A common idea is to launch a community, get a few members, and wait for members to spread the word.
That can happen, but it’s rare. It’s rarer still in private communities which aren’t open to the public.
Be honest, how many communities have you recommended to your peers in the last month? (or even in the last year?). It’s probably not many (if any!).
This is why Rand’s post on amplification content is worth a read. Many of the motivations/reasons for amplifying a content Rand lists are the same I’d list for promoting a community. To adapt Rand’s reasons slightly, these include:
- Novelty. It’s a completely brand new and surprising idea for a community (a typical forum for people to ask and answer questions doesn’t cut it).
- Belief reinforcement (i.e. it validated your belief). The community concept or content posted within the community strongly supports a closely held belief and connects people who strongly support that belief.
- Relationship with the founder. Members know the founder and want to help the founder.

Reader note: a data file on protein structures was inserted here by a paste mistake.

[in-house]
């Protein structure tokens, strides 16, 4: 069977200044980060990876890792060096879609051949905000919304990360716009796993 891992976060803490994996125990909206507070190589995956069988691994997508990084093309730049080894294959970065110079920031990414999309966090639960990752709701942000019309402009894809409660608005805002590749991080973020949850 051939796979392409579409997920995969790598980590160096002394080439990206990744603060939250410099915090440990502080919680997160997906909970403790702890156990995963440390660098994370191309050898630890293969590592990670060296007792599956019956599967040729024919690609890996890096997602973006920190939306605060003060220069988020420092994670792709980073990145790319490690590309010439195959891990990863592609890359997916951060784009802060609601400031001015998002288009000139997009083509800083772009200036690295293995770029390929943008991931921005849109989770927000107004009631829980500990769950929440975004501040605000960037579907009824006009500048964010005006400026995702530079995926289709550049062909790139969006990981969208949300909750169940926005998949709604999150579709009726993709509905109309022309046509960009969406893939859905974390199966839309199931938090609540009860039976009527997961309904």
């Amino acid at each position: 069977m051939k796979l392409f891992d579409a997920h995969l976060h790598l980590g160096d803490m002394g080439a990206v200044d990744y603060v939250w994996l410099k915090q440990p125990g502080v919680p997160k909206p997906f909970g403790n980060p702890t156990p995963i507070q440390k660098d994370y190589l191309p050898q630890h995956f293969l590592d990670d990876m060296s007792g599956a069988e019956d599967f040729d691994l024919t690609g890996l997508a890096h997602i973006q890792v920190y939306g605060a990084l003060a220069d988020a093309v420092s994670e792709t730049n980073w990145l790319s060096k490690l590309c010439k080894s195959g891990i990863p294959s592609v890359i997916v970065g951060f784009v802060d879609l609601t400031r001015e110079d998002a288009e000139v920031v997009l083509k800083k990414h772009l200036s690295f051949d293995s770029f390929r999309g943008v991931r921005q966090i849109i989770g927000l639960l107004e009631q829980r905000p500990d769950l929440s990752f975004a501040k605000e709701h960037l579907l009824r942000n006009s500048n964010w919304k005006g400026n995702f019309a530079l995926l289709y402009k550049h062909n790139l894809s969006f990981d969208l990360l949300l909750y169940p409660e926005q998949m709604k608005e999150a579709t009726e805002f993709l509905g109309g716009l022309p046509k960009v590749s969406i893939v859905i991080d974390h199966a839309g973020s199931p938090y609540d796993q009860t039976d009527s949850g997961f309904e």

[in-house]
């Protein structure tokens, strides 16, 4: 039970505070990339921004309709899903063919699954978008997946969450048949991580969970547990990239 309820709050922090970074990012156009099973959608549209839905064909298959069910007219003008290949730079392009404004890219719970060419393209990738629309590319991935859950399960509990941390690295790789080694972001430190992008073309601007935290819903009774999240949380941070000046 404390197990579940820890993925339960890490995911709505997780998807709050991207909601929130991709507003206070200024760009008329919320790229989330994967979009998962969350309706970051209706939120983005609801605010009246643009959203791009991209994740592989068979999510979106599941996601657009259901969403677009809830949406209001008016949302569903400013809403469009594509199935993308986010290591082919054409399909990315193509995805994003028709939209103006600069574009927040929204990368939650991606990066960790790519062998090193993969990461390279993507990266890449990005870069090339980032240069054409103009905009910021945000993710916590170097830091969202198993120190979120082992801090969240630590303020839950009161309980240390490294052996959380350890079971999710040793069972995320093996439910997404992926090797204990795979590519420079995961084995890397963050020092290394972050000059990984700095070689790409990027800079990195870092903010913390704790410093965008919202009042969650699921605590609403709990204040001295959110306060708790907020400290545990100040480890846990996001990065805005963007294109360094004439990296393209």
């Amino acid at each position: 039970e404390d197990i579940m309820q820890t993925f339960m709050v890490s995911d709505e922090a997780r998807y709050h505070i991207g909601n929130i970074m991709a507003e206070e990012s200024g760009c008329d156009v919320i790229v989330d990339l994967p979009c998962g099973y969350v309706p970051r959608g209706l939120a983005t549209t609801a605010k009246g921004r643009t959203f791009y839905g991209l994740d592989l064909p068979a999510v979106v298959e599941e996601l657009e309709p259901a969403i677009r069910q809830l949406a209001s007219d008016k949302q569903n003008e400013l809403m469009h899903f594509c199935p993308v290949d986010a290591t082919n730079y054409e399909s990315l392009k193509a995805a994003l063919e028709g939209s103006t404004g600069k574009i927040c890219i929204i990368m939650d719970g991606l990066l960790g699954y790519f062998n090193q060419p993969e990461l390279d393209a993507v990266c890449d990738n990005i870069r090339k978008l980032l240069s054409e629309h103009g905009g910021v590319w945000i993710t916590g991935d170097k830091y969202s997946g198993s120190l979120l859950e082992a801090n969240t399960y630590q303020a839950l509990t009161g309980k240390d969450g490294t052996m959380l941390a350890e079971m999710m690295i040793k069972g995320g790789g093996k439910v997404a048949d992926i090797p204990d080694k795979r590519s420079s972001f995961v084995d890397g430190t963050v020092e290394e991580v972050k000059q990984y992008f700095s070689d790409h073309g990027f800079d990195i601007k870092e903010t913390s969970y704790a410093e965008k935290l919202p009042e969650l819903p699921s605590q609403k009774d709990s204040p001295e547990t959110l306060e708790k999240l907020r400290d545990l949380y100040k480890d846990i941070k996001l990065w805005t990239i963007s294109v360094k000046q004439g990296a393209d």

- Controversy. Disputes between members that resonate on a broader scale (or even a good debate).
- Familiarity. It hosts many of the well-known names in the industry.
- Rankings. The community offers a codified ranking of the best successes within the sector or top people within the community.
- Ego. Members have their egos invested in the success of the community. Either the community is about them, they’re the founding members etc…
This isn’t a comprehensive list, but it’s a good place to start.
While you might attract organic growth via search over time, if you want members to talk about it you need to give them a reason too besides the community simply being ‘really good’.